Wednesday is usually dog-training day, but I’m expanding the topic to include raising backyard chickens. Eventually I’ll add in some of my zoo animal stories as well. Don’t worry, there’s still plenty of dog-training tips and advice coming!
Monday I ordered my new crop of chickens! I’m so excited! Before, I’ve always tacked my chicken order on with my friend’s and she’s taken delivery. So I have not had the joy of hurrying to the post office to collect my fluffy little peepers. This year though, I have no one to share a chicken order with, and so placed my order for 25 to arrive at the end of March. Yes, you read that number right; I will soon be the proud parent of 25 fuzzy little babies. They are every bit as adorable as they look in pictures, too!
Ten of the little cuties are egg-layers, and I picked 5 different breeds, some I’ve had before, and some are new to me. The other 15 are meat birds, Cornish crosses, and will end up on my dinner table. Yum! They mature at 2 months, and in that time they grow amazingly fast; they go from little and cute, to huge, to my freezer in that shockingly short time frame.
Most people though, get chickens just for the eggs, and I have 10 new egg layers on their way. This year I’m getting 2 Buff Orpingtons, 2 Partridge Rocks, 2 Black Minorcas, 2 Araucanas, and 2 Dark Brahmas. Plus, the hatchery is throwing in one very rare, exotic chicken for free! Yippee! Too bad they’re not telling what breed, and it could be a male, which would not be good. But it’ll be a cool surprise, can’t wait to find out!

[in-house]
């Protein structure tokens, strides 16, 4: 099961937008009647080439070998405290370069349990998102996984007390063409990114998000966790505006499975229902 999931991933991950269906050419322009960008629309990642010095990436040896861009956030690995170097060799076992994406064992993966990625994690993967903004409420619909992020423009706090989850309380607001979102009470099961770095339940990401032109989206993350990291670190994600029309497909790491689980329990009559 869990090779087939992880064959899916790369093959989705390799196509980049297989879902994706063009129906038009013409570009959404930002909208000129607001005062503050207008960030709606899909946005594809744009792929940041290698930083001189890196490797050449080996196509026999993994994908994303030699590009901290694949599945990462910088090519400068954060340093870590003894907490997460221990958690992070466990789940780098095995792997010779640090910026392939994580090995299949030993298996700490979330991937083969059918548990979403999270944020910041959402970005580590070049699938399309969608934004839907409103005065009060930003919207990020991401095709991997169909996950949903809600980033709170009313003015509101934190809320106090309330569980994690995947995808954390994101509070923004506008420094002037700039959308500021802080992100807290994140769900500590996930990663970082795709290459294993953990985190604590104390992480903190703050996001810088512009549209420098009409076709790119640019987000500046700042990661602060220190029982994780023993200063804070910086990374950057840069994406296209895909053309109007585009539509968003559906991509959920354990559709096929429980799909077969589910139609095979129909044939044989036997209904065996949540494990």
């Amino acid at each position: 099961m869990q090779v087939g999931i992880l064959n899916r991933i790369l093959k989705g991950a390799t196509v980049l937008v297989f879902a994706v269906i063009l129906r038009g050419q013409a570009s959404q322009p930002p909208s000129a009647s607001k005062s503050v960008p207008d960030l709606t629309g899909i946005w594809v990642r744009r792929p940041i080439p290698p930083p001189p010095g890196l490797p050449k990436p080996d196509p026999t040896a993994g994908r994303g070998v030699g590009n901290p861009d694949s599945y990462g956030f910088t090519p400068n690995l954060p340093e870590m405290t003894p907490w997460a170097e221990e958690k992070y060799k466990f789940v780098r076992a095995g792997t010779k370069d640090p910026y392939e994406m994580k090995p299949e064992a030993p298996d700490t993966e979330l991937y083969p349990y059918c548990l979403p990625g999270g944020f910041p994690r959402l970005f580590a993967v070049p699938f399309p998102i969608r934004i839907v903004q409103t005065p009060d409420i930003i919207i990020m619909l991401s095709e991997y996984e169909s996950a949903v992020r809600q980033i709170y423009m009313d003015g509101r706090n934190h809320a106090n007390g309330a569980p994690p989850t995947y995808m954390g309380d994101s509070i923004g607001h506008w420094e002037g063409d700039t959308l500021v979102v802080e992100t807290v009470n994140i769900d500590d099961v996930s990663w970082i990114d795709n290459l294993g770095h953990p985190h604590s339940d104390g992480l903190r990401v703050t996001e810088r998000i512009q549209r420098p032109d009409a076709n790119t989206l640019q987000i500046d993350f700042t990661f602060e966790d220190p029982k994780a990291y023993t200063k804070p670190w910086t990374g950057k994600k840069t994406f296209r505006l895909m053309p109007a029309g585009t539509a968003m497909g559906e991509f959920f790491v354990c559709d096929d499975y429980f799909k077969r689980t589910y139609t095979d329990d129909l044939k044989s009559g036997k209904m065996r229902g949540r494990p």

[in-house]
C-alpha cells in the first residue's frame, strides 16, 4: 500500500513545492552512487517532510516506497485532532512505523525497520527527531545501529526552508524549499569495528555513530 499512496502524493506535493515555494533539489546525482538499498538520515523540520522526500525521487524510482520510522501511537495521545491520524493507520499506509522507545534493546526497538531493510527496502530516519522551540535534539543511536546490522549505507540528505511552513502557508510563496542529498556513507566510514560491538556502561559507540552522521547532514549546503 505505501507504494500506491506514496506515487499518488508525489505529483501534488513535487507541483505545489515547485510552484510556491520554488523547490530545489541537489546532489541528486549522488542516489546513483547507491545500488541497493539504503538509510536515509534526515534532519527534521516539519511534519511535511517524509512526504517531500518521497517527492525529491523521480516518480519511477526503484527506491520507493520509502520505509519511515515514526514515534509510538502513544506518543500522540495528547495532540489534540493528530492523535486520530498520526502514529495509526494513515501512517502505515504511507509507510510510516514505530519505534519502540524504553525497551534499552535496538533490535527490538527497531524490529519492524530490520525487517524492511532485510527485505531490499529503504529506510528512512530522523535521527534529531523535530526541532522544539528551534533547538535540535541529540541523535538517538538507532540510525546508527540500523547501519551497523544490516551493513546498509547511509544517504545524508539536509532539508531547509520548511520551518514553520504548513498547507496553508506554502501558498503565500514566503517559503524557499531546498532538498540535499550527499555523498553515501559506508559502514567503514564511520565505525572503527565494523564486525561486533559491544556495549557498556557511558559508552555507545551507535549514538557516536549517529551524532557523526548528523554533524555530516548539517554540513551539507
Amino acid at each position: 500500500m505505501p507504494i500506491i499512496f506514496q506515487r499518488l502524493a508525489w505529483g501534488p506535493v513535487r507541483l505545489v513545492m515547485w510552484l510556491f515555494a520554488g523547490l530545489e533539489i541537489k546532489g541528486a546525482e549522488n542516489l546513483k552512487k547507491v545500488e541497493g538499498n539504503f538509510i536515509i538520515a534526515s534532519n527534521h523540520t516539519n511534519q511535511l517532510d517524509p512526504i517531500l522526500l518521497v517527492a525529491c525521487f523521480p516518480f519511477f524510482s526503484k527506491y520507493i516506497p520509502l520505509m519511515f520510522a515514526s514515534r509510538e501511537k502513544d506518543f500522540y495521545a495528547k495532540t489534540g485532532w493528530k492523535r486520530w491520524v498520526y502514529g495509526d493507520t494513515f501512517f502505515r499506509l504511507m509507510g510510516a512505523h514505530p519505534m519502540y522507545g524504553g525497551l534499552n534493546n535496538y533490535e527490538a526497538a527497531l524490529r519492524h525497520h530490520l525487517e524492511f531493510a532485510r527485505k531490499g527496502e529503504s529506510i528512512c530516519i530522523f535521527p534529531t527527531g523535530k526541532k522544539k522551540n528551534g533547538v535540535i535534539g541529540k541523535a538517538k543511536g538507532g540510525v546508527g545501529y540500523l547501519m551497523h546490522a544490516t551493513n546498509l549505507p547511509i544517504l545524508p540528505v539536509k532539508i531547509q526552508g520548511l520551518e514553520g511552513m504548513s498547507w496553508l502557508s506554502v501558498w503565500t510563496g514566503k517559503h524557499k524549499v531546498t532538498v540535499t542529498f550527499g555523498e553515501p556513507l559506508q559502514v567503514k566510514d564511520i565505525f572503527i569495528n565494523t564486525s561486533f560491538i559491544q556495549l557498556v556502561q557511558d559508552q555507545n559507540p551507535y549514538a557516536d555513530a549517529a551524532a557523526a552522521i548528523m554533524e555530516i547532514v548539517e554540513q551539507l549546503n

You probably know there are white eggs and brown eggs, but did you know some birds lay pale pink eggs, some lay blue-green eggs, and some lay a brown so dark it looks like chocolate? Buff Orpingtons lay pale pink, Araucanas lay blue-green, Black Minorcas lay white, the rest of my girls will lay brown eggs. I’ll have an Easter basket with all the different colors and shades! If you ever get close enough to a chicken, look at her ears. The color of the skin of a hen’s ears is the color of egg she will lay. No joke.
Why do I grow my own chickens? Taste and nutrition. Have you ever had eggs fresh from a small farm? Maybe you have had chickens yourself at some point in time? If you’ve only had store bought eggs from large production farms, then you are missing out. The egg of hen who has access to fresh air, sunshine and is able to move about and do normal chicken things, like scratch in the dirt and eat bugs, is richer in vital nutrients than one kept in tiny cage it’s whole life. Eggs from pastured chickens have:
1/3 less cholesterol
1/4 less saturated fat
2/3 more vitamin A
2 times more omega-3 fatty acids
3 times more vitamin E
7 times more beta carotene
(Thank you, Mother Earth News for the above info, and read more at: http://www.motherearthnews.com/Real-Food/2007-10-01/Tests-Reveal-Healthier-Eggs.aspx#ixzz1myKaftR9 )
Have you ever thought about keeping chickens? It’s easily done in the city, and many are discovering the joy of having these beautiful birds share their home. I’ll bet you never thought of a chicken as beautiful before, but just check out what my girls will look like when they’re fully grown:
Over the next few weeks I’ll share with you some of my chicken stories. Keep checking back for hints on housing, raising and enjoying a small flock in your backyard. If you have questions or hints, please share them! I’d love to hear about your own adventures in chicken keeping.